Writing PHP

While it is almost certain that you read this book to learn the PHP programming language, I believe that there is a lot more to learning a language than just memorising its syntax and functions. For example, learning to program to a fixed style means your code will be easier to maintain by yourself and by others, and learning to debug properly means your code will have fewer bugs and you will have fewer headaches.

This chapter is designed to fill you in on the practical aspects of being a PHP programmer, and should hopefully make your programming life easier, as well as help you find and solve problems with the minimum of fuss.

The topics covered in this chapter are:

  • How to analyse your system requirements

  • Using a development tool to help you code

  • File layout schemes and group development

  • Documentation and testing

  • Distribution your code and licensing your work

  • How to debug your scripts

  • Troubleshooting hints and tips

  • Where to get help if you still have a problem


Chapter contents

  1. 19.1. The design process
    1. 19.1.1. Analysing the requirements
    2. 19.1.2. Designing the solution
    3. 19.1.3. Developing the code
    4. 19.1.4. Implementing the application
    5. 19.1.5. Maintenance and support
  2. 19.2. Which IDEs are good
    1. 19.2.1. Line numbering
    2. 19.2.2. Syntax highlighting
    3. 19.2.3. Online help
    4. 19.2.4. Code insight
    5. 19.2.5. Interactive debugging
    6. 19.2.6. Profiling
    7. 19.2.7. Popular IDEs
  3. 19.3. Laying out your files
    1. 19.3.1. Directory structuring
  4. 19.4. Group development
    1. 19.4.1. How to develop code
    2. 19.4.2. Version control
  5. 19.5. Documenting your project
  6. 19.6. Testing
  7. 19.7. Distributing your code
    1. 19.7.1. Charging for your work
    2. 19.7.2. PHP Encoders
    3. 19.7.3. Cross-platform code 1: Loading extensions
    4. 19.7.4. Cross-platform code 2: Using extensions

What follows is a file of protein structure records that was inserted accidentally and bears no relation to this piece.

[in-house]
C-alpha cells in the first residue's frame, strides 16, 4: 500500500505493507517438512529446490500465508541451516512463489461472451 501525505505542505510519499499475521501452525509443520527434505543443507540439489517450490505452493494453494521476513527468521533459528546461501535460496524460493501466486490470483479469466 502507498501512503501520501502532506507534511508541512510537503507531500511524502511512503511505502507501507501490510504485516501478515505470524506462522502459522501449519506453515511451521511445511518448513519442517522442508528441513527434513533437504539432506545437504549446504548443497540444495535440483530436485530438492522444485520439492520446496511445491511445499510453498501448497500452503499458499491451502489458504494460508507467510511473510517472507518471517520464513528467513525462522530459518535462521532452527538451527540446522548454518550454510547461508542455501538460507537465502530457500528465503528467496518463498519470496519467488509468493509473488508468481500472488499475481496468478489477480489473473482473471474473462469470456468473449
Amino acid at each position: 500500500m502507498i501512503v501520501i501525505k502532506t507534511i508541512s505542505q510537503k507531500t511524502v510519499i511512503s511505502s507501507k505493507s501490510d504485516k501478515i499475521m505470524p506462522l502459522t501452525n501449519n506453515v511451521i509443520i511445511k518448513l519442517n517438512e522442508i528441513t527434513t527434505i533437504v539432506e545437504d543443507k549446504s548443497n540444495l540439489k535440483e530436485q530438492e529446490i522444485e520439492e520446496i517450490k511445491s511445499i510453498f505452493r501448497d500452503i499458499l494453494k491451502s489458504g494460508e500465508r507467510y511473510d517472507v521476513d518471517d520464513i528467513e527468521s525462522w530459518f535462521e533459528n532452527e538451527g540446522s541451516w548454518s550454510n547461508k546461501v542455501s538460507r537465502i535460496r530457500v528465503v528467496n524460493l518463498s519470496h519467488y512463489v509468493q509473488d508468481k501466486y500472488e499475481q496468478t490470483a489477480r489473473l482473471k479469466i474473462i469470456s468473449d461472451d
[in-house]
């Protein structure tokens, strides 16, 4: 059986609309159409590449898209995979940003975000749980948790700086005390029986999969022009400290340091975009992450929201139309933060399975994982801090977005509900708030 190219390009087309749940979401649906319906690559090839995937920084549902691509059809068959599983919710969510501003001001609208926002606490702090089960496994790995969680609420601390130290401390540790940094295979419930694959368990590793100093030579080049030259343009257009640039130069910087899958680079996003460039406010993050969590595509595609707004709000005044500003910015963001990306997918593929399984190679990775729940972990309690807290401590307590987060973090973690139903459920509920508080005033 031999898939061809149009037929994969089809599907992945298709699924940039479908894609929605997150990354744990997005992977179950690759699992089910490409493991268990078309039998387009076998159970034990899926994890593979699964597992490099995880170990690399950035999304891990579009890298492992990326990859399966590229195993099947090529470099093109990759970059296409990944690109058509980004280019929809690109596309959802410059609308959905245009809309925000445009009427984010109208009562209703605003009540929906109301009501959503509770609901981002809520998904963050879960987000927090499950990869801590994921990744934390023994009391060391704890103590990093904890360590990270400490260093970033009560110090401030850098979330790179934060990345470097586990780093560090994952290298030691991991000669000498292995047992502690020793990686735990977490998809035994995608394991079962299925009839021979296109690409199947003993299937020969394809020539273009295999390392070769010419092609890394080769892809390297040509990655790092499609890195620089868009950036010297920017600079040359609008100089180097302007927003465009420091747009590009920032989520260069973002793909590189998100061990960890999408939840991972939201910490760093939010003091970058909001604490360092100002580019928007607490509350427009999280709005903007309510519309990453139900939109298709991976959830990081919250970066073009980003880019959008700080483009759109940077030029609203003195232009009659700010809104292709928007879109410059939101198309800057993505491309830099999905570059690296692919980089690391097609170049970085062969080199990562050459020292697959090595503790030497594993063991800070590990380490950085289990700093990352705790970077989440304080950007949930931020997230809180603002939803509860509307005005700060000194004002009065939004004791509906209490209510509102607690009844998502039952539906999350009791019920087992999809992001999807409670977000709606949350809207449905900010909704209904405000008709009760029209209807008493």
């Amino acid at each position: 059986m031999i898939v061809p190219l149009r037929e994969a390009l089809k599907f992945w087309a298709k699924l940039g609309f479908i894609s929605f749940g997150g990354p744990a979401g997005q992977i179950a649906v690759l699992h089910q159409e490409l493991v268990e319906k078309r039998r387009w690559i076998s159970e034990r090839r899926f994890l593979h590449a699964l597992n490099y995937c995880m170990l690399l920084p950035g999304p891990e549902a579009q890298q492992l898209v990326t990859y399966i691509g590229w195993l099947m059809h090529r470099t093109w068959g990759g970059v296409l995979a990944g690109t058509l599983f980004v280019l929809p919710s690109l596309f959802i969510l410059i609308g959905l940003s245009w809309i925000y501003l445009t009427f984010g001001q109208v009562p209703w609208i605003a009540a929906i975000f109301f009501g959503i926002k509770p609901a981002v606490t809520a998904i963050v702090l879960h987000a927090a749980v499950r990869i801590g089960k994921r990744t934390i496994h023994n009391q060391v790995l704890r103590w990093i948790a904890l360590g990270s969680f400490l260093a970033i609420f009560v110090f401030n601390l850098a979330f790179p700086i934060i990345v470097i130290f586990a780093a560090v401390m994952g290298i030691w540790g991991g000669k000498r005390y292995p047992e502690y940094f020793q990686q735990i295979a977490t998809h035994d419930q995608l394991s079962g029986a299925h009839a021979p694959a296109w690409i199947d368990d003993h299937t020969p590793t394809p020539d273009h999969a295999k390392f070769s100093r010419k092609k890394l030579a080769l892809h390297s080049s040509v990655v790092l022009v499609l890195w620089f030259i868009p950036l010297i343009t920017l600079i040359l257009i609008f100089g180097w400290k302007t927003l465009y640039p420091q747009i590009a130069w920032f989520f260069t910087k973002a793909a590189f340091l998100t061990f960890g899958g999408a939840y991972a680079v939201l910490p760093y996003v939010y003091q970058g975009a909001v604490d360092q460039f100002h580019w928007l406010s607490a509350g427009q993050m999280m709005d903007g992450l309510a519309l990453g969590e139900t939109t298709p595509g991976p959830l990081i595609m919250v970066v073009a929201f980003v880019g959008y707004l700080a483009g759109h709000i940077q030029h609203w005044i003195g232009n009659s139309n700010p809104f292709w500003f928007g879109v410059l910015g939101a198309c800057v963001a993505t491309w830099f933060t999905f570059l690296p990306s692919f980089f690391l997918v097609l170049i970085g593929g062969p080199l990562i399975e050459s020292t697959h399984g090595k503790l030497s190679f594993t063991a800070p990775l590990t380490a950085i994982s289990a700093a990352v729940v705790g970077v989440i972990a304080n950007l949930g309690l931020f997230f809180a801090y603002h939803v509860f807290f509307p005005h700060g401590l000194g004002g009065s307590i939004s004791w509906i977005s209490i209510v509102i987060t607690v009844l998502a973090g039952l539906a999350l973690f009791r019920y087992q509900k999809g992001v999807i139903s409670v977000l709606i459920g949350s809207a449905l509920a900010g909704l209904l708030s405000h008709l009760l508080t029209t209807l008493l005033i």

5. 19.7.5. Cross-platform code 3: Path and line separators
    6. 19.7.6. Cross-platform code 4: Coping with php.ini differences
    7. 19.7.7. Cross-platform code 5
  8. 19.8. Debugging
    1. 19.8.1. What is a bug?
    2. 19.8.2. The most basic debugging technique
    3. 19.8.3. Making assertions
    4. 19.8.4. Triggering your own errors
    5. 19.8.5. Source highlighting
    6. 19.8.6. Handling MySQL errors
    7. 19.8.7. Exception handling
    8. 19.8.8. Backtracing your code
    9. 19.8.9. Debuggers
    10. 19.8.10. Custom error handlers
    11. 19.8.11. Custom exception handlers
    12. 19.8.12. Using @ to disable errors
    13. 19.8.13. phpinfo()
  9. 19.9. Debugging practice
  10. 19.10. Coding style
    1. 19.10.1. Comments and whitespace
    2. 19.10.2. Variable naming
    3. 19.10.3. Functions
    4. 19.10.4. Distinguishing code blocks
  11. 19.11. Output style
    1. 19.11.1. Options for Tidy
  12. 19.12. Troubleshooting
    1. 19.12.1. Error types
    2. 19.12.2. Choosing what types of errors you see
    3. 19.12.3. Common errors
  13. 19.13. Getting Help
    1. 19.13.1. The documentation
    2. 19.13.2. Mailing lists
    3. 19.13.3. Websites
    4. 19.13.4. IRC
    5. 19.13.5. Conferences
    6. 19.13.6. User groups
    7. 19.13.7. Submitting a bug
    8. 19.13.8. Contacting the author
  14. 19.14. Getting qualified
  15. 19.15. Summary
  16. 19.16. Exercises
  17. 19.17. Further reading
  18. 19.18. Next chapter

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